The relation between ankle impairments and gait velocity and symmetry in people with stroke.

Research paper by Pei-Yi PY Lin, Yea-Ru YR Yang, Shih-Jung SJ Cheng, Ray-Yau RY Wang

Indexed on: 31 Mar '06Published on: 31 Mar '06Published in: Archives of Physical Medicine and Rehabilitation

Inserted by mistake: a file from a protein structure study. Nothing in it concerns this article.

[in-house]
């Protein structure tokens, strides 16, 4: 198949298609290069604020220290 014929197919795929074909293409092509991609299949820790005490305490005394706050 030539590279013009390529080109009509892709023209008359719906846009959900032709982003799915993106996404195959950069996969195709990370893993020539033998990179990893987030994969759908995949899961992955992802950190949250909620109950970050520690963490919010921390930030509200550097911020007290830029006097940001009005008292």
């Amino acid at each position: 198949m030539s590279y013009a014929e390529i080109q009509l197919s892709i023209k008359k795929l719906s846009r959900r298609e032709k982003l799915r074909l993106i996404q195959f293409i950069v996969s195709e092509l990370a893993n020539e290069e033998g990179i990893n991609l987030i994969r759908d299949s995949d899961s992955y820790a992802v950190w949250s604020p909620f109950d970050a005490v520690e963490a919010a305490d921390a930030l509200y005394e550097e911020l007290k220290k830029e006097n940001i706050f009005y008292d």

To identify the most important factor among the ankle impairments on gait velocity and symmetry in stroke patients.Cross-sectional, descriptive analysis of convenience sample.Patients from outpatient rehabilitation and neurovascular neurology departments in medical centers and municipal hospitals in Taiwan.Sixty-eight subjects with hemiparesis poststroke with the ability to walk independently.Not applicable.Maximal isometric strength of plantarflexors and dorsiflexors were examined by a handheld dynamometer. Spasticity index, slope magnitudes between electromyographic activities, and muscle lengthening velocity of gastrocnemius during lengthening period of stance phases were measured to represent the dynamic spasticity. Passive stiffness of pantarflexors was indicated by degrees of dorsiflexion range that were less than normative values. Position error was measured by the degree of proprioceptive deficits of ankle joint by evaluating the joint position sense. Gait velocity, symmetry, and other gait parameters were measured by the GAITRite system.Regression analyses revealed that the dorsiflexors strength was the most important factor for gait velocity and temporal symmetry (R(2)=.30 for gait velocity, P<.001; R(2)=.36 for temporal asymmetry, P<.001). Dynamic spasticity was the most important determinant for gait spatial symmetry (R(2)=.53, P<.001).Gait velocity and temporal asymmetry are mainly affected by the dorsiflexors strength, whereas dynamic spasticity of plantarflexors influenced the degree of spatial gait asymmetry in our patients who were able to walk outdoors. Treatment aiming to improve different aspects of gait performance should emphasize on different ankle impairments.